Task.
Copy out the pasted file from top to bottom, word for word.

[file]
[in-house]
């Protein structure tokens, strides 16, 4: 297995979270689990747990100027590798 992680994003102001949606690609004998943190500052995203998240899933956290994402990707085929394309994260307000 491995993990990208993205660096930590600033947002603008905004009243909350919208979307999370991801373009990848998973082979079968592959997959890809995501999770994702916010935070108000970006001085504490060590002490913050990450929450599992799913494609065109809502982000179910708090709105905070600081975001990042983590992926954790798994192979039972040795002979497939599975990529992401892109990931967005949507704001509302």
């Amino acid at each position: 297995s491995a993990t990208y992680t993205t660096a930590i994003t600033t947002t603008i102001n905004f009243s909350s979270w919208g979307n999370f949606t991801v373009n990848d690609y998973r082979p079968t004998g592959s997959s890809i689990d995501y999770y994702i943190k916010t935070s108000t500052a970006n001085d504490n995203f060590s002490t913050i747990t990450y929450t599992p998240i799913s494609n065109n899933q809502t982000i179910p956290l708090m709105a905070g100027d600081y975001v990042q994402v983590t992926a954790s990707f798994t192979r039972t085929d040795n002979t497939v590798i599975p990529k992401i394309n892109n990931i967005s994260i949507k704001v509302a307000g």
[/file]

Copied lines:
[in-house]
């Protein structure tokens, strides 16, 4: 297995979270689990747990100027590798 992680994003102001949606690609004998943190500052995203998240899933956290994402990707085929394309994260307000 491995993990990208993205660096930590600033947002603008905004009243909350919208979307999370991801373009990848998973082979079968592959997959890809995501999770994702916010935070108000970006001085504490060590002490913050990450929450599992799913494609065109809502982000179910708090709105905070600081975001990042983590992926954790798994192979039972040795002979497939599975990529992401892109990931967005949507704001509302």
């Amino acid at each position: 297995s491995a993990t990208y992680t993205t660096a930590i994003t600033t947002t603008i102001n905004f009243s909350s979270w919208g979307n999370f949606t991801v373009n990848d690609y998973r082979p079968t004998g592959s997959s890809i689990d995501y999770y994702i943190k916010t935070s108000t500052a970006n001085d504490n995203f060590s002490t913050i747990t990450y929450t599992p998240i799913s494609n065109n899933q809502t982000i179910p956290l708090m709105a905070g100027d600081y975001v990042q994402v983590t992926a954790s990707f798994t192979r039972t085929d040795n002979t497939v590798i599975p990529k992401i394309n892109n990931i967005s994260i949507k704001v509302a307000g």